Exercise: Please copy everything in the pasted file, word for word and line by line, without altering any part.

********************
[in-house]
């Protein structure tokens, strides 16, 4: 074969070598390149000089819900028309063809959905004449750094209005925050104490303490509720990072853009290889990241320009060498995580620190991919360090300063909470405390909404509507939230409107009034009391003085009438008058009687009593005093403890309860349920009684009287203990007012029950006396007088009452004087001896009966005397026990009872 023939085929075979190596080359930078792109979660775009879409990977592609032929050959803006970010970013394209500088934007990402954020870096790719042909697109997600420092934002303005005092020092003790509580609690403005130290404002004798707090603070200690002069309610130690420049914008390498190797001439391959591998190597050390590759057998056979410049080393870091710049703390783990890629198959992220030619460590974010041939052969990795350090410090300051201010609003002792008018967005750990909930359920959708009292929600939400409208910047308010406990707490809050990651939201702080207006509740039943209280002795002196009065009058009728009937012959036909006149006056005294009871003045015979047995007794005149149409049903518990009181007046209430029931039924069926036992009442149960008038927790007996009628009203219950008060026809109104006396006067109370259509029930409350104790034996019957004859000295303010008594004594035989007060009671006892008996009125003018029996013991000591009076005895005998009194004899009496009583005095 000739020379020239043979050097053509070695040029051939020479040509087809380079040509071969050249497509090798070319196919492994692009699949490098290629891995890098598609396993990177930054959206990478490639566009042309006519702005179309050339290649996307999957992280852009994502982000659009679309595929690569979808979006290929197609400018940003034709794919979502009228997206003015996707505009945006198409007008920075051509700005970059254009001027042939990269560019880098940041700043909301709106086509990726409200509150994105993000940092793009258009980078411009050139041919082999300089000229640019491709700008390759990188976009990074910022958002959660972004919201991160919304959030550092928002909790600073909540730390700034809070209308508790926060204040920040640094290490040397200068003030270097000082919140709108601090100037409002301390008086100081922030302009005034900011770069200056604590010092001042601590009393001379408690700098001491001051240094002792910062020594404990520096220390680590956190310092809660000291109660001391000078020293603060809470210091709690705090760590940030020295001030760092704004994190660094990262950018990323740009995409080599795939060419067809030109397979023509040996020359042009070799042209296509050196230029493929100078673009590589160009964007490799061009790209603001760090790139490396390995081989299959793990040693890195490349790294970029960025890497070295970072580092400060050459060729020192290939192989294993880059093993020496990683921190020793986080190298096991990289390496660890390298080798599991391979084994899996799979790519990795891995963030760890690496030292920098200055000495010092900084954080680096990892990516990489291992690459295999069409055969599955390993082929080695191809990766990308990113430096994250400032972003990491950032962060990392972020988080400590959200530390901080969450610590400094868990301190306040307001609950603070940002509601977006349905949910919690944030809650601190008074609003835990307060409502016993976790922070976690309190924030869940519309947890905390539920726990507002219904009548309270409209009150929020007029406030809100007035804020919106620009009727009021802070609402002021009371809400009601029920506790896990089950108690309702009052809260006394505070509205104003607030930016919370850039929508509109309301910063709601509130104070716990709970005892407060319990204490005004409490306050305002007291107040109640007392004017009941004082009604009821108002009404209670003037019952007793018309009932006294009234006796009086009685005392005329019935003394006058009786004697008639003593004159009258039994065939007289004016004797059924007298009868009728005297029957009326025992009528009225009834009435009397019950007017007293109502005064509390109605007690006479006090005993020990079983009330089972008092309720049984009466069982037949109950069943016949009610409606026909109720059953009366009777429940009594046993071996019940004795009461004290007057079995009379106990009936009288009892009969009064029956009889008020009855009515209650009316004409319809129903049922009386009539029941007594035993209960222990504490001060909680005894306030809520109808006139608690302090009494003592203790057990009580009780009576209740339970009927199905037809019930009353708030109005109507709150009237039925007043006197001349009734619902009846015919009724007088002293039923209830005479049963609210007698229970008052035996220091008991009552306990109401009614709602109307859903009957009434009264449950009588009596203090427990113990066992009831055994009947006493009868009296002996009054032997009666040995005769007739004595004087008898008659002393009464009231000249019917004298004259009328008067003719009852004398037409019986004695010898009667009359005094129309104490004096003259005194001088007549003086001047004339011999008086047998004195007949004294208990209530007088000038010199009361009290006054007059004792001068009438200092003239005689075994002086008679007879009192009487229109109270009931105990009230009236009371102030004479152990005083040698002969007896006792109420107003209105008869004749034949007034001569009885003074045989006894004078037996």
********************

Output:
[in-house]
């Protein structure tokens, strides 16, 4: 074969070598390149000089819900028309063809959905004449750094209005925050104490303490509720990072853009290889990241320009060498995580620190991919360090300063909470405390909404509507939230409107009034009391003085009438008058009687009593005093403890309860349920009684009287203990007012029950006396007088009452004087001896009966005397026990009872 023939085929075979190596080359930078792109979660775009879409990977592609032929050959803006970010970013394209500088934007990402954020870096790719042909697109997600420092934002303005005092020092003790509580609690403005130290404002004798707090603070200690002069309610130690420049914008390498190797001439391959591998190597050390590759057998056979410049080393870091710049703390783990890629198959992220030619460590974010041939052969990795350090410090300051201010609003002792008018967005750990909930359920959708009292929600939400409208910047308010406990707490809050990651939201702080207006509740039943209280002795002196009065009058009728009937012959036909006149006056005294009871003045015979047995007794005149149409049903518990009181007046209430029931039924069926036992009442149960008038927790007996009628009203219950008060026809109104006396006067109370259509029930409350104790034996019957004859000295303010008594004594035989007060009671006892008996009125003018029996013991000591009076005895005998009194004899009496009583005095 000739020379020239043979050097053509070695040029051939020479040509087809380079040509071969050249497509090798070319196919492994692009699949490098290629891995890098598609396993990177930054959206990478490639566009042309006519702005179309050339290649996307999957992280852009994502982000659009679309595929690569979808979006290929197609400018940003034709794919979502009228997206003015996707505009945006198409007008920075051509700005970059254009001027042939990269560019880098940041700043909301709106086509990726409200509150994105993000940092793009258009980078411009050139041919082999300089000229640019491709700008390759990188976009990074910022958002959660972004919201991160919304959030550092928002909790600073909540730390700034809070209308508790926060204040920040640094290490040397200068003030270097000082919140709108601090100037409002301390008086100081922030302009005034900011770069200056604590010092001042601590009393001379408690700098001491001051240094002792910062020594404990520096220390680590956190310092809660000291109660001391000078020293603060809470210091709690705090760590940030020295001030760092704004994190660094990262950018990323740009995409080599795939060419067809030109397979023509040996020359042009070799042209296509050196230029493929100078673009590589160009964007490799061009790209603001760090790139490396390995081989299959793990040693890195490349790294970029960025890497070295970072580092400060050459060729020192290939192989294993880059093993020496990683921190020793986080190298096991990289390496660890390298080798599991391979084994899996799979790519990795891995963030760890690496030292920098200055000495010092900084954080680096990892990516990489291992690459295999069409055969599955390993082929080695191809990766990308990113430096994250400032972003990491950032962060990392972020988080400590959200530390901080969450610590400094868990301190306040307001609950603070940002509601977006349905949910919690944030809650601190008074609003835990307060409502016993976790922070976690309190924030869940519309947890905390539920726990507002219904009548309270409209009150929020007029406030809100007035804020919106620009009727009021802070609402002021009371809400009601029920506790896990089950108690309702009052809260006394505070509205104003607030930016919370850039929508509109309301910063709601509130104070716990709970005892407060319990204490005004409490306050305002007291107040109640007392004017009941004082009604009821108002009404209670003037019952007793018309009932006294009234006796009086009685005392005329019935003394006058009786004697008639003593004159009258039994065939007289004016004797059924007298009868009728005297029957009326025992009528009225009834009435009397019950007017007293109502005064509390109605007690006479006090005993020990079983009330089972008092309720049984009466069982037949109950069943016949009610409606026909109720059953009366009777429940009594046993071996019940004795009461004290007057079995009379106990009936009288009892009969009064029956009889008020009855009515209650009316004409319809129903049922009386009539029941007594035993209960222990504490001060909680005894306030809520109808006139608690302090009494003592203790057990009580009780009576209740339970009927199905037809019930009353708030109005109507709150009237039925007043006197001349009734619902009846015919009724007088002293039923209830005479049963609210007698229970008052035996220091008991009552306990109401009614709602109307859903009957009434009264449950009588009596203090427990113990066992009831055994009947006493009868009296002996009054032997009666040995005769007739004595004087008898008659002393009464009231000249019917004298004259009328008067003719009852004398037409019986004695010898009667009359005094129309104490004096003259005194001088007549003086001047004339011999008086047998004195007949004294208990209530007088000038010199009361009290006054007059004792001068009438200092003239005689075994002086008679007879009192009487229109109270009931105990009230009236009371102030004479152990005083040698002969007896006792109420107003209105008869004749034949007034001569009885003074045989006894004078037996």